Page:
The nutritional information on a product label applies only to an average sample of what may be a highly variable food. Data are derived, usually in a laboratory, using a small number of samples of a product, giving an average set of figures. For example, three chicken breasts may be blended together raw, a small sample taken and tested for nutrients. The results are then taken as being representative of all chicken breasts. The nutritional composition of mixed dishes, such as a ready made lasagne, are even more liable to analytical inaccuracies. A small sample will be taken from maybe three lasagnes and blended before a tiny sample of those three dishes analysed for nutritional content. Imagine if, on all three occasions, a particularly meaty part of the lasagne were taken with no cheese or sauce and very little pasta. The nutritional breakdown will be very different from that produced if varied samples had been taken.

Even with relatively basic foods, the amount of variation in nutritional content can be vast. The reasons for this variation can be seen below.

Sources of variation in the nutrient composition of food

  1. Time – as food is stored, either before or after purchase, the nutrient content will change. Fruit and vegetables may have been cold stored after harvest for many weeks or months before they reach the supermarket, to ensure an all year round supply of produce. In cold storage, nutrient loss (mainly of vitamins and minerals) is minimal but as soon as they are exposed to ambient temperatures, losses accelerate. Try to eat fresh produce as quickly as possible to minimise these effects.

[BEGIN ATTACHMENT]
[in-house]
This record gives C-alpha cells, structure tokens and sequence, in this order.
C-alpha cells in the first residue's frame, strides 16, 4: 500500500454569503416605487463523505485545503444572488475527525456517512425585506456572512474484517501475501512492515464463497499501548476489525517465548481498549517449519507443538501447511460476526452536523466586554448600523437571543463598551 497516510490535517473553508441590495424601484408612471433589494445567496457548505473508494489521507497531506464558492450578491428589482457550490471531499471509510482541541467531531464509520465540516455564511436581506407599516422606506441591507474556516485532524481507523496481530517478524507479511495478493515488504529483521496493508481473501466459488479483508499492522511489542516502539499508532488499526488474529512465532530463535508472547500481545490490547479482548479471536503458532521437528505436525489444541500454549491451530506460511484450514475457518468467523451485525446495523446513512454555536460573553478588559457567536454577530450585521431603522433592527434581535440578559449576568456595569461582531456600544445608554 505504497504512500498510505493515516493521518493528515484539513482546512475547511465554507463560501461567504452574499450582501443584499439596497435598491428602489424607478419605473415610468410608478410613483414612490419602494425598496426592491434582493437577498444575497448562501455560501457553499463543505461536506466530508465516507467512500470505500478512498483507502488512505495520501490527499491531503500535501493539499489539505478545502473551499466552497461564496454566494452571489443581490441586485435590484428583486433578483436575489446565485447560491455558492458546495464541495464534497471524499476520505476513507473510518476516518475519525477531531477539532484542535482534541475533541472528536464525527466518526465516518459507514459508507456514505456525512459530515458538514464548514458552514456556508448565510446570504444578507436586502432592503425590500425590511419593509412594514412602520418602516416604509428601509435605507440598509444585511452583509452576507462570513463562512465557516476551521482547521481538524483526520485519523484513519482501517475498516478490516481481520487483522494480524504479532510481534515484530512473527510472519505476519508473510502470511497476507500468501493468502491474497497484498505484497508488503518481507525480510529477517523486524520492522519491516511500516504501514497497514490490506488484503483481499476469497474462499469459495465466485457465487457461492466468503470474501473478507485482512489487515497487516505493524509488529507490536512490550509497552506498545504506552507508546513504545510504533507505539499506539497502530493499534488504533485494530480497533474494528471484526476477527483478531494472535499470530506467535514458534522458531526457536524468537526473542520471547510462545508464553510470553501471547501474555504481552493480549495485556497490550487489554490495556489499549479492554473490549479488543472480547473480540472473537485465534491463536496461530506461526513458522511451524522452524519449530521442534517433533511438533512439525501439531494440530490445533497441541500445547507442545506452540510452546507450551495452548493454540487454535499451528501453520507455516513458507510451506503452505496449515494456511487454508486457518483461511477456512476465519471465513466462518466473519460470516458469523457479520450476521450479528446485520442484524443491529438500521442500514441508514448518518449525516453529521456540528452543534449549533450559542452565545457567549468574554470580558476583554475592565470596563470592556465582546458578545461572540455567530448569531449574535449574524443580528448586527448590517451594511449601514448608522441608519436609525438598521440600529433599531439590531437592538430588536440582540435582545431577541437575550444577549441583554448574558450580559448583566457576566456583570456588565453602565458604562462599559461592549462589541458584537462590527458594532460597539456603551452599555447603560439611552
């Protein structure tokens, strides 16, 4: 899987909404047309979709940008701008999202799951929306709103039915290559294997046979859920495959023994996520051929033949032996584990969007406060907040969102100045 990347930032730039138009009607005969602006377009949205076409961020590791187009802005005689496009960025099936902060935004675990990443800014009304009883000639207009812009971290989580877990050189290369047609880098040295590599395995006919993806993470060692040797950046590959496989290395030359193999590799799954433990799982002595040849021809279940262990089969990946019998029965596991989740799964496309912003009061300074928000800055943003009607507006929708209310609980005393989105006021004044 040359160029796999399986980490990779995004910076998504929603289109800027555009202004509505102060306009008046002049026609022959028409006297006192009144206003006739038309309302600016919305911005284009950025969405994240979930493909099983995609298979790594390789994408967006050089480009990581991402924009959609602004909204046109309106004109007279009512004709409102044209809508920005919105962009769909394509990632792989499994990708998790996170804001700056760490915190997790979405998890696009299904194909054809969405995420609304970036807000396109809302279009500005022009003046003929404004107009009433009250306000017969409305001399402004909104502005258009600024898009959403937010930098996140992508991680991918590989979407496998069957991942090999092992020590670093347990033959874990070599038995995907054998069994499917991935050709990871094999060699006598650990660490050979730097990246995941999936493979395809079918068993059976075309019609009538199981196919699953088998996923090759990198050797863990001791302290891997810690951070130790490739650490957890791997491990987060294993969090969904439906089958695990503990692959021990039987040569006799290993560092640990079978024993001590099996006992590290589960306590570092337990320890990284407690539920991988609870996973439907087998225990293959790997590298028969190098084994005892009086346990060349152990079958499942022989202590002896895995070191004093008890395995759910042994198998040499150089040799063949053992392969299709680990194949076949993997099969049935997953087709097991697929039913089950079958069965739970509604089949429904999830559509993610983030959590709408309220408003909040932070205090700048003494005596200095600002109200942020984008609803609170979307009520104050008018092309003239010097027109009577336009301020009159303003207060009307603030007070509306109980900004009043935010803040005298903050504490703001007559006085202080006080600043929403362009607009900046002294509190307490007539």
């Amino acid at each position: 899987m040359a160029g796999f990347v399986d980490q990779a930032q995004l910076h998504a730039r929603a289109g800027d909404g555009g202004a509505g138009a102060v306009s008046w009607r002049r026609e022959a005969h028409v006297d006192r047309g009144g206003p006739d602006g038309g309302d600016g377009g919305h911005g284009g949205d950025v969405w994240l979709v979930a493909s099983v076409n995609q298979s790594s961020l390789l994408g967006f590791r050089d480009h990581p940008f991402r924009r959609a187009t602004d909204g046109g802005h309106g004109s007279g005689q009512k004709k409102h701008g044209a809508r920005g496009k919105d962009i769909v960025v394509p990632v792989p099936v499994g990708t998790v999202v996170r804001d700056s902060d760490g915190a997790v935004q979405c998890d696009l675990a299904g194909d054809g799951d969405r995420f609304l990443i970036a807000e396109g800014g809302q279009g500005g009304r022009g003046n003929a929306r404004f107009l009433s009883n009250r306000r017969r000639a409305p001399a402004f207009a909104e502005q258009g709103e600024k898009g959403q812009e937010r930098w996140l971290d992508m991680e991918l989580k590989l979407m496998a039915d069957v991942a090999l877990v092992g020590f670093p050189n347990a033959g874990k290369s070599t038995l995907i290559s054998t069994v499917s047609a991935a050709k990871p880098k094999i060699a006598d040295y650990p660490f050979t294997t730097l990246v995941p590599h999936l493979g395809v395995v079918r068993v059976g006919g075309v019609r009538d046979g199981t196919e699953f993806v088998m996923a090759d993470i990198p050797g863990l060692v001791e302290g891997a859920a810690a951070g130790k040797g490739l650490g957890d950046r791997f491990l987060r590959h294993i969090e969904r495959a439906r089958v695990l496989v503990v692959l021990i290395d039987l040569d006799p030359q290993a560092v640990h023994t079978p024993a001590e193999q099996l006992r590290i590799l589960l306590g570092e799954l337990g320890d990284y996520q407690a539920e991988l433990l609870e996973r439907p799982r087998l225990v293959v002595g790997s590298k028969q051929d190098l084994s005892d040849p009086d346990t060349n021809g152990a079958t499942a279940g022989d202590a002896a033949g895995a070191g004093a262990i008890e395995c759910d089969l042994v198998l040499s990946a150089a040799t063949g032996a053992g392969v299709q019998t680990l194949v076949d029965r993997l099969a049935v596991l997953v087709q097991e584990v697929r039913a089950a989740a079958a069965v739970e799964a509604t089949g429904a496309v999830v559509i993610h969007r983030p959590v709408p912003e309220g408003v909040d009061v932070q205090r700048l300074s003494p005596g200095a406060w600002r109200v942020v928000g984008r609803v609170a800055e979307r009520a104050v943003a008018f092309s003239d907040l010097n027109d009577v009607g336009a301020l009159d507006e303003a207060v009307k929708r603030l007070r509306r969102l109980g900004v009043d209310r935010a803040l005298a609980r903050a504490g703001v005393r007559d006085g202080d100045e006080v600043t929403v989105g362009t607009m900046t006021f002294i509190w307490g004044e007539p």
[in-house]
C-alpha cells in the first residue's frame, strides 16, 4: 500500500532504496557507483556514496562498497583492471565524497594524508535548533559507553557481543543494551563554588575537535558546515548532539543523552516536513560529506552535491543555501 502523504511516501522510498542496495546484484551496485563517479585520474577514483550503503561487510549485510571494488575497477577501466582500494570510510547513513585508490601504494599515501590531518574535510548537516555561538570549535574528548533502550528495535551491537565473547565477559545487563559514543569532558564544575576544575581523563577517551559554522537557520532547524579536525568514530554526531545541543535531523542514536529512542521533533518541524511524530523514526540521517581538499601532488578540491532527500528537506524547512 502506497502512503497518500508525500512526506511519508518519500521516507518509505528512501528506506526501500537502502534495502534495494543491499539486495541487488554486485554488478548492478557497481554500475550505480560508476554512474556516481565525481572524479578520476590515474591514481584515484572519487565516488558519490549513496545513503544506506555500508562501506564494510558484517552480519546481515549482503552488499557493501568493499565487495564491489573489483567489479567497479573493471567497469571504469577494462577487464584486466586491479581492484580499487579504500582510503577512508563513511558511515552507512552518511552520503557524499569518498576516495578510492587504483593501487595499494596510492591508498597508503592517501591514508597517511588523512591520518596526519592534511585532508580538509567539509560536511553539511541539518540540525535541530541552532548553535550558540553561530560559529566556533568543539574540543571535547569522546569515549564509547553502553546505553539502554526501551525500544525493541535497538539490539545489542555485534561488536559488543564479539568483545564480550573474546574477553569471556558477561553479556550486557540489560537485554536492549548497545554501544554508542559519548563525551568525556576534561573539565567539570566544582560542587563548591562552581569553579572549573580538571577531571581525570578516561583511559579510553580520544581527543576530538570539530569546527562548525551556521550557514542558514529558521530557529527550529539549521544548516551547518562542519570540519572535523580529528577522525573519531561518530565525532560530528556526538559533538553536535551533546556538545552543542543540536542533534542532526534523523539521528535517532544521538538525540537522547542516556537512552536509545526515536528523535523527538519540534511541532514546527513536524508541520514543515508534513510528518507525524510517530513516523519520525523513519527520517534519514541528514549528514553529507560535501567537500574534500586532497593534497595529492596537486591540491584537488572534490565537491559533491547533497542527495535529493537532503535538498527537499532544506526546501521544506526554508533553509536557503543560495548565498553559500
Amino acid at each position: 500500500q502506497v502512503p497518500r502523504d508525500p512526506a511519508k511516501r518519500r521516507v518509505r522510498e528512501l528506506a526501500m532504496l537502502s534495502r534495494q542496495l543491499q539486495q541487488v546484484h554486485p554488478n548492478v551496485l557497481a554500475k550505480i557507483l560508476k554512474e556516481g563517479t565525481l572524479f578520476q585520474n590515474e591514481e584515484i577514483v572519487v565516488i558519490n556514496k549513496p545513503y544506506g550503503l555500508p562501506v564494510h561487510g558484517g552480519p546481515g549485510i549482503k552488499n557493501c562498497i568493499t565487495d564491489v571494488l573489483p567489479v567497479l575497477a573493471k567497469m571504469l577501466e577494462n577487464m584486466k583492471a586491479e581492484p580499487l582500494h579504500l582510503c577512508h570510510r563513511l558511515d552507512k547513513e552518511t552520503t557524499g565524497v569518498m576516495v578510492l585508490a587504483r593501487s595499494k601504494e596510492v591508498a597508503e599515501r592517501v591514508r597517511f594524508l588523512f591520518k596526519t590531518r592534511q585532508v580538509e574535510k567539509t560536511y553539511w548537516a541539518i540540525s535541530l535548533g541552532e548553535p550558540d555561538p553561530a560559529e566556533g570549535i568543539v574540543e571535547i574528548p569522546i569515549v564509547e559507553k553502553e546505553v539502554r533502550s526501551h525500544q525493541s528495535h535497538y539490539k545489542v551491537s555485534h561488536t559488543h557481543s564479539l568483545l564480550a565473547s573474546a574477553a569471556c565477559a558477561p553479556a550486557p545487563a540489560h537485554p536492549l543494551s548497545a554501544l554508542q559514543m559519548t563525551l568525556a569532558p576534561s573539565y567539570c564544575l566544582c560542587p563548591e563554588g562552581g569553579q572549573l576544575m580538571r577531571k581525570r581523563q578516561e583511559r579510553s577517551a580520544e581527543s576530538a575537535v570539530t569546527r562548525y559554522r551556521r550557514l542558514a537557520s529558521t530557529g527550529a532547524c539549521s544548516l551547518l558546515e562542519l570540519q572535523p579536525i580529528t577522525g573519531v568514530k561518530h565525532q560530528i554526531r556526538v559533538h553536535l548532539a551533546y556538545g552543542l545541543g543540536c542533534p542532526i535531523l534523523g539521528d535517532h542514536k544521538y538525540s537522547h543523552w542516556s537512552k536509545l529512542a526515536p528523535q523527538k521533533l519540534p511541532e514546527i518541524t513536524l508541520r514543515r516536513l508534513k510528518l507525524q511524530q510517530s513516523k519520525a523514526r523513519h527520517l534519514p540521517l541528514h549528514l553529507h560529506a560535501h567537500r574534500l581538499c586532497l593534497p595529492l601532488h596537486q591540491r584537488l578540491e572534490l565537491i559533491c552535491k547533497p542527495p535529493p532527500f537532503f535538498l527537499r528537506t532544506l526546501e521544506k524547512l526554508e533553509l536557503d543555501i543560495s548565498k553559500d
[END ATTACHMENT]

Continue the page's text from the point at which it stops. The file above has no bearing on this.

2. Preparation – the method of preparation and amount of processing of food may have drastic effects on its nutrient composition.
    • Frying food, either shallow, stir or deep frying will cause foods to absorb fat. The amount depends on how much fat is used (deep frying will introduce more fat than stir frying) and how absorbent the food is (battered fish and aubergine will absorb more fat than egg or mange tout).
    • However, frying, or indeed any kind of heating (grilling, baking etc.) of food will often cause a loss of water. This is why, however you cook meat, for example, the end product is smaller than the raw product due to loss of water. Many other products lose water when you cook them. This has the effect of concentrating nutrients, so, per 100g cooked product, the nutrient levels will be higher than for the raw product.
    • Other foods may gain water on cooking. This applies to dried foods, or those that require soaking such as pulses, dried veg (mushrooms, tomatoes) and pasta. Rice, instant potato products and other grains such as quinoa and couscous gain a lot of water on boiling, some tripling in size. This has the effect of diluting the nutrient levels compared to the unprepared product.
    • Preparation of vegetables will have the effect of depleting vitamin and mineral levels. Boiling vegetables can decrease the micronutrient content by 50% or more, especially for water soluble vitamins such as vitamin C and the B vitamins. Overcooking or keeping vegetables warm for prolonged periods will lead to further losses.
    • Peeling products will decrease the weight e.g. 33% of a banana is skin; around 10% of an onion is skin. Generic databases of nutritional information may or may not be based upon the edible proportion of each food. However, when analysing nutritional intake, only the part that is actually eaten should be considered.
  3. Analytical variation – in the laboratory, the inaccuracies associated with analysing for nutrients are multifactoral. Machinery is only accurate to a certain degree, human differences in preparation methods may cause variation in results, reagents used may differ in potency depending on how long they have been stored and so on. The smaller the amount of the nutrient being analysed, the greater the potential for variation. Labs often quote that they can only be accurate to within +/- 20% of the actual figure. Therefore, if a product contained 100mg vitamin C per 100g, the true figure may be anywhere between 80 and 120mg.